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While early signs indicated Mumbai City intended to use Sony Norde and Matias Defederico’s pace and movement on the wide channels to create chances, a frustrated home side eventually ended up punting long balls into the box and shooting from distance after they failed to break down the compact Atletico defence.

Atletico put up a defensive masterclass

Atletico’s penchant of avoiding losses served them well at the Mumbai Football Arena as Jose Molina’s side looked comfortable even when they were starved off possession. Although Robert was sent off late into the first half, the Atletico backline grew into the game as the match progressed.

Defending in two banks of four with only Juan Belencoso upfront, once they were down to ten men, Atletico maintained their defensive line (Mumbai were flagged offside seven times) and kept it simple. None of the Atletico players attempted tackles in dangerous areas but they did not allow Mumbai City space within their defensive third either, keeping it extremely narrow and exploiting the lack of a genuine playmaker in the Mumbai squad.

Except for Chhetri’s poor effort in the first half, Guimaraes’ side did not create much until Jackichand Singh came on just before the hour mark. The hosts had a few late chances through Lucian Goian’s forays into the midfield but had an underwhelming display going forward.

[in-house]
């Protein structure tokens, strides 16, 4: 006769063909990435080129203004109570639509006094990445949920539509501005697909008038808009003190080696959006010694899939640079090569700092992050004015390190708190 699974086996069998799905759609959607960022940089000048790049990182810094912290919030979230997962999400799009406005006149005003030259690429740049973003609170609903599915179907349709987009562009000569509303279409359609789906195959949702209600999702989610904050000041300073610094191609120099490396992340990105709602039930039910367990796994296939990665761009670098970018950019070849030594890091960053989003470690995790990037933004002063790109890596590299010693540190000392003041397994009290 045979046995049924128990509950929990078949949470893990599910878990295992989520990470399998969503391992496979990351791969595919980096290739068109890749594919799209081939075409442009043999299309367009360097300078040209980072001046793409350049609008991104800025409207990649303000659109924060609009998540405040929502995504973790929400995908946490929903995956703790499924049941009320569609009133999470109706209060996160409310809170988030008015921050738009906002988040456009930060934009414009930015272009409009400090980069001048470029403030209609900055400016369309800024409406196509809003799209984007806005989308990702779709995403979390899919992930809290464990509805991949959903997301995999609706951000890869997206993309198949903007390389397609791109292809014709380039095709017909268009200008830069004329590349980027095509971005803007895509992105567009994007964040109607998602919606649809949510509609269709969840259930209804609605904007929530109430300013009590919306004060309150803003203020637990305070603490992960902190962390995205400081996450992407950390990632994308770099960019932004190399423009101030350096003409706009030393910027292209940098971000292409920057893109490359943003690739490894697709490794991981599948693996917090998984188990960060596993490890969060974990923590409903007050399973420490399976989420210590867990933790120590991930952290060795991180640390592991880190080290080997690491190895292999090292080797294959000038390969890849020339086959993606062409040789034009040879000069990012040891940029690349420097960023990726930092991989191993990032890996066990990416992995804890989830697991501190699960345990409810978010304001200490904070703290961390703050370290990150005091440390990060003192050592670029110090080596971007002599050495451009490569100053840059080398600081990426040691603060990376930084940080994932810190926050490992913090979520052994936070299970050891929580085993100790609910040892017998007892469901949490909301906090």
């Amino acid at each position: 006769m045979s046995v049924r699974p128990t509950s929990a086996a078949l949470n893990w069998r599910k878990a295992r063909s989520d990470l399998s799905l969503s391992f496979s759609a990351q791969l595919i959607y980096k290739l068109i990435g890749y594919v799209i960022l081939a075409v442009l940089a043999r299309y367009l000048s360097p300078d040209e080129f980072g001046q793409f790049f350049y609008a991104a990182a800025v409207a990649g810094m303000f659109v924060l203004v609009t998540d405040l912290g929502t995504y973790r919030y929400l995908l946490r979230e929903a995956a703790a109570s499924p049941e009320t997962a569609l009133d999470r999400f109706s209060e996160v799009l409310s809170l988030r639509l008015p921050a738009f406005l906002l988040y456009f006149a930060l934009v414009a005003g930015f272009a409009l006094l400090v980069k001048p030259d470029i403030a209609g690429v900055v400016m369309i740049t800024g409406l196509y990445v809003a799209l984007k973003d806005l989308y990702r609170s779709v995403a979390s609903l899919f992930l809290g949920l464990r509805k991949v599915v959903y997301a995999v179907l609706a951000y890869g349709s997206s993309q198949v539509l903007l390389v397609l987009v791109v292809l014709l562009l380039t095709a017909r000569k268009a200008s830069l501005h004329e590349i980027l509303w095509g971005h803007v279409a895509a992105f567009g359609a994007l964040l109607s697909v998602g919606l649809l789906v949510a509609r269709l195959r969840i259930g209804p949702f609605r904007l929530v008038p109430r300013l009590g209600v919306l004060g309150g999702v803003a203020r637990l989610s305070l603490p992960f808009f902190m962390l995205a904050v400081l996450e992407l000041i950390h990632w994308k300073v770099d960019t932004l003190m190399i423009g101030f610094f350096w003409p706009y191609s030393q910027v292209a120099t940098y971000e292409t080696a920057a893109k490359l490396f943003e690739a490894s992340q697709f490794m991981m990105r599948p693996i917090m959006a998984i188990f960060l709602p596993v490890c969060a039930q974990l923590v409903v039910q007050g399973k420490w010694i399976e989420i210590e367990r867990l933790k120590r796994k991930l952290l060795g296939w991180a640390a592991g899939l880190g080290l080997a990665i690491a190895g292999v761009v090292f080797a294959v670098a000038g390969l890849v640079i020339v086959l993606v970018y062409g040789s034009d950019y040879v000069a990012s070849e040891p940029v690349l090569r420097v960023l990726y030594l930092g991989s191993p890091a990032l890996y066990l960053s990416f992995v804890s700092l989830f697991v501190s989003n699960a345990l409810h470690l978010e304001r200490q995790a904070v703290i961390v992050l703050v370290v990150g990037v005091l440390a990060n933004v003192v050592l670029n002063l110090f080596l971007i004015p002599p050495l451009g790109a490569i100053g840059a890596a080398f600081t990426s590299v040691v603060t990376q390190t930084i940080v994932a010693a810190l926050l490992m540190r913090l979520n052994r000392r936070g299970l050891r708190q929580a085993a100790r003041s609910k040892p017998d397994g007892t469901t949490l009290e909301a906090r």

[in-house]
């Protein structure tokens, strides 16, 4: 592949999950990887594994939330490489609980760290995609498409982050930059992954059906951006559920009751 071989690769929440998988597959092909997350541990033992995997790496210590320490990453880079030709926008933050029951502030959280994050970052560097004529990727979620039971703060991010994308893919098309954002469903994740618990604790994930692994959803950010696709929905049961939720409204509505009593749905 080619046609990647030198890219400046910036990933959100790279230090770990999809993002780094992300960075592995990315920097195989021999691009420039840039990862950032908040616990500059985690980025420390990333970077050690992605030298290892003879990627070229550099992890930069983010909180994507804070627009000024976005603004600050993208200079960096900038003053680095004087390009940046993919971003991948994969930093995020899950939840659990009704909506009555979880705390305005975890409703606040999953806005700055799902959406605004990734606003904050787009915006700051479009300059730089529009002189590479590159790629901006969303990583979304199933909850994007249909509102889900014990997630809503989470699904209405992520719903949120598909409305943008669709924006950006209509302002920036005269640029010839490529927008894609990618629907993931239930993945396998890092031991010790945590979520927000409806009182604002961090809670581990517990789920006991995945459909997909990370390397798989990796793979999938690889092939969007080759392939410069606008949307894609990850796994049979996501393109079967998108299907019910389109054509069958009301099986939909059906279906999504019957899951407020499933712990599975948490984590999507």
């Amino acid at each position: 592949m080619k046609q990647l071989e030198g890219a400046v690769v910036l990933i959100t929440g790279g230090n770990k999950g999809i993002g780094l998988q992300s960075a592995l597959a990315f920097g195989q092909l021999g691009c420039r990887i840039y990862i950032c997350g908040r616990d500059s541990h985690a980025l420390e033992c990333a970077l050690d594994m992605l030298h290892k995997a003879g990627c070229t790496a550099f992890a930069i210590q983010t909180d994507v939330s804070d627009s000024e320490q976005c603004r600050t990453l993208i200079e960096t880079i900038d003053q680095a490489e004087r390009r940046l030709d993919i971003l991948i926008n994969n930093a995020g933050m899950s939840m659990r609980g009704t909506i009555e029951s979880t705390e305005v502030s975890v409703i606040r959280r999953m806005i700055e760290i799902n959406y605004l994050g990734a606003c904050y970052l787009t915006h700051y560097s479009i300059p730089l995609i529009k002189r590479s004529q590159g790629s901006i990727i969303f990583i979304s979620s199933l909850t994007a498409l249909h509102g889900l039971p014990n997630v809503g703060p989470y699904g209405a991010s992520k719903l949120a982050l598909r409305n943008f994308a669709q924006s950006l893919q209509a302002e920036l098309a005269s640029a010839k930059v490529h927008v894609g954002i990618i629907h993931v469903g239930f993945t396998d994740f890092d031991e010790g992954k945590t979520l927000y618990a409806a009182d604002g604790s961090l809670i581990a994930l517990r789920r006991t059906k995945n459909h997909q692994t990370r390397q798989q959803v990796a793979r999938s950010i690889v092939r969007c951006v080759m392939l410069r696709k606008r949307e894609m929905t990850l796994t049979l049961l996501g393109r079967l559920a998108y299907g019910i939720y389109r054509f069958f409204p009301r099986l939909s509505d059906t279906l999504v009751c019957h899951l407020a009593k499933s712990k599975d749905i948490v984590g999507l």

Atletico have peaked at the right moment

For a side defending with ten men for the entire second half, the better chances of the game fell to Atletico. Javier Lara was instrumental in Atletico’s counter-attacks, acting as the focal point during the transitions. The Spaniard would have been rewarded for his brilliance with and without the ball, but Belencoso failed to get on the end of an incisive cross across the face of the goal while Pearson directed his volley off Lara’s free-kick just over the post.

Atletico have showcased a thoroughly different aspect of their gameplay in the two knock-out matches so far and Jose Molina has a problem of abundance while selecting his starting eleven for the finals, for the likes of Hume, Postiga, Lara, Doutie, Ralte and Ruidas are in a rich vein of form.

Lack of discipline in the knock-outs reflects on the ISL

As has been the norm during the knock-out fixtures of the Indian Super League in the last two seasons, jarring scenes were witnessed right after the final whistle as players from both clubs clashed – with Juan Belencoso and Thiago Cunha seeing ‘straight reds’ for their involvement in the fracas. While Belencoso’s behaviour in light of his team’s impending final raises questions on his temperament, Thiago’s appalling actions warrant a stricter punishment.

For a league which aims to raise the profile of the sport in the country, the Indian Super League must take a hard look at itself, analysing closely the ineptness of the referees in such a situation and the conduct of the clubs’ management and players – a bit of drama might add to the spectacle but frequent occurrences never set a good precedent.

First Published On : Dec 14, 2016 10:22 IST